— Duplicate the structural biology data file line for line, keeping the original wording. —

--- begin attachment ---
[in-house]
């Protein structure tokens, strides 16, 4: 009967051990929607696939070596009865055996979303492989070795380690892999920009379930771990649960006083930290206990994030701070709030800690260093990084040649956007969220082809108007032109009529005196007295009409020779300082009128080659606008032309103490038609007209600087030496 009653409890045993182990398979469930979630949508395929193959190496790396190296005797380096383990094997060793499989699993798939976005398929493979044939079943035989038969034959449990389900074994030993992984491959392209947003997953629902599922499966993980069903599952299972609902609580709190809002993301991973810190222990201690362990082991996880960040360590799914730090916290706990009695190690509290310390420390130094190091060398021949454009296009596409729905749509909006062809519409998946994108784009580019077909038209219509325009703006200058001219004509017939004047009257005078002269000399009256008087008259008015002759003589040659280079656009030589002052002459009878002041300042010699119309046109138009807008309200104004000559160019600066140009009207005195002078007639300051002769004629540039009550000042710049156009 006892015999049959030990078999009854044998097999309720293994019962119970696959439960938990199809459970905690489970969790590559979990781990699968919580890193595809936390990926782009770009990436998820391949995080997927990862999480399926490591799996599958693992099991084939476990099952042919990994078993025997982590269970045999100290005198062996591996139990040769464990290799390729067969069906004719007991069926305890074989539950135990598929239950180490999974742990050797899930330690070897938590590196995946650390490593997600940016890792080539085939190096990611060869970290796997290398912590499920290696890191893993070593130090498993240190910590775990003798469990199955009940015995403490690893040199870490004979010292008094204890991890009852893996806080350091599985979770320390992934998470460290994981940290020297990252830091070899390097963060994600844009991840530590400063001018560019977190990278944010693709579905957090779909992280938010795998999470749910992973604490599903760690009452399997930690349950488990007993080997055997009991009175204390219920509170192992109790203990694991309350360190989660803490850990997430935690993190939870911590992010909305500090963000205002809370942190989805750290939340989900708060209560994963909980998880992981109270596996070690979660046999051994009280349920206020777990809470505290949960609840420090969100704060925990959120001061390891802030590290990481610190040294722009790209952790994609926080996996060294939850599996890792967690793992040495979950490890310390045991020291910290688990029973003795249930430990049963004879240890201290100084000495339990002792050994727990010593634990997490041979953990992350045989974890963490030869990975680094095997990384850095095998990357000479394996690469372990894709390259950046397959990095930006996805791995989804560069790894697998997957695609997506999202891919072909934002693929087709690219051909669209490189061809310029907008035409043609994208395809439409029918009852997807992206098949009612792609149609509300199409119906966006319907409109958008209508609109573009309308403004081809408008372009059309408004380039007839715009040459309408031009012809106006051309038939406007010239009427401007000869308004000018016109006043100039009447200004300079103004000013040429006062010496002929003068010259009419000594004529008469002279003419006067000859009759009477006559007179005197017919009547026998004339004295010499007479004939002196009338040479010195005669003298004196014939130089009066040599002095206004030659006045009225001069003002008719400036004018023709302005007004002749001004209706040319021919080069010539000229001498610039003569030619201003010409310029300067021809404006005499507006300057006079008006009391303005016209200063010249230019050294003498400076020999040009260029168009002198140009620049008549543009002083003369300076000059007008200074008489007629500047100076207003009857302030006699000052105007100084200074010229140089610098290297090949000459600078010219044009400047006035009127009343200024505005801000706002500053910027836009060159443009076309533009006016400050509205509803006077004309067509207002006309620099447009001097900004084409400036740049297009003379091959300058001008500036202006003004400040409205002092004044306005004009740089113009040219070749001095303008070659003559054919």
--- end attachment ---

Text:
[in-house]
């Protein structure tokens, strides 16, 4: 009967051990929607696939070596009865055996979303492989070795380690892999920009379930771990649960006083930290206990994030701070709030800690260093990084040649956007969220082809108007032109009529005196007295009409020779300082009128080659606008032309103490038609007209600087030496 009653409890045993182990398979469930979630949508395929193959190496790396190296005797380096383990094997060793499989699993798939976005398929493979044939079943035989038969034959449990389900074994030993992984491959392209947003997953629902599922499966993980069903599952299972609902609580709190809002993301991973810190222990201690362990082991996880960040360590799914730090916290706990009695190690509290310390420390130094190091060398021949454009296009596409729905749509909006062809519409998946994108784009580019077909038209219509325009703006200058001219004509017939004047009257005078002269000399009256008087008259008015002759003589040659280079656009030589002052002459009878002041300042010699119309046109138009807008309200104004000559160019600066140009009207005195002078007639300051002769004629540039009550000042710049156009 006892015999049959030990078999009854044998097999309720293994019962119970696959439960938990199809459970905690489970969790590559979990781990699968919580890193595809936390990926782009770009990436998820391949995080997927990862999480399926490591799996599958693992099991084939476990099952042919990994078993025997982590269970045999100290005198062996591996139990040769464990290799390729067969069906004719007991069926305890074989539950135990598929239950180490999974742990050797899930330690070897938590590196995946650390490593997600940016890792080539085939190096990611060869970290796997290398912590499920290696890191893993070593130090498993240190910590775990003798469990199955009940015995403490690893040199870490004979010292008094204890991890009852893996806080350091599985979770320390992934998470460290994981940290020297990252830091070899390097963060994600844009991840530590400063001018560019977190990278944010693709579905957090779909992280938010795998999470749910992973604490599903760690009452399997930690349950488990007993080997055997009991009175204390219920509170192992109790203990694991309350360190989660803490850990997430935690993190939870911590992010909305500090963000205002809370942190989805750290939340989900708060209560994963909980998880992981109270596996070690979660046999051994009280349920206020777990809470505290949960609840420090969100704060925990959120001061390891802030590290990481610190040294722009790209952790994609926080996996060294939850599996890792967690793992040495979950490890310390045991020291910290688990029973003795249930430990049963004879240890201290100084000495339990002792050994727990010593634990997490041979953990992350045989974890963490030869990975680094095997990384850095095998990357000479394996690469372990894709390259950046397959990095930006996805791995989804560069790894697998997957695609997506999202891919072909934002693929087709690219051909669209490189061809310029907008035409043609994208395809439409029918009852997807992206098949009612792609149609509300199409119906966006319907409109958008209508609109573009309308403004081809408008372009059309408004380039007839715009040459309408031009012809106006051309038939406007010239009427401007000869308004000018016109006043100039009447200004300079103004000013040429006062010496002929003068010259009419000594004529008469002279003419006067000859009759009477006559007179005197017919009547026998004339004295010499007479004939002196009338040479010195005669003298004196014939130089009066040599002095206004030659006045009225001069003002008719400036004018023709302005007004002749001004209706040319021919080069010539000229001498610039003569030619201003010409310029300067021809404006005499507006300057006079008006009391303005016209200063010249230019050294003498400076020999040009260029168009002198140009620049008549543009002083003369300076000059007008200074008489007629500047100076207003009857302030006699000052105007100084200074010229140089610098290297090949000459600078010219044009400047006035009127009343200024505005801000706002500053910027836009060159443009076309533009006016400050509205509803006077004309067509207002006309620099447009001097900004084409400036740049297009003379091959300058001008500036202006003004400040409205002092004044306005004009740089113009040219070749001095303008070659003559054919």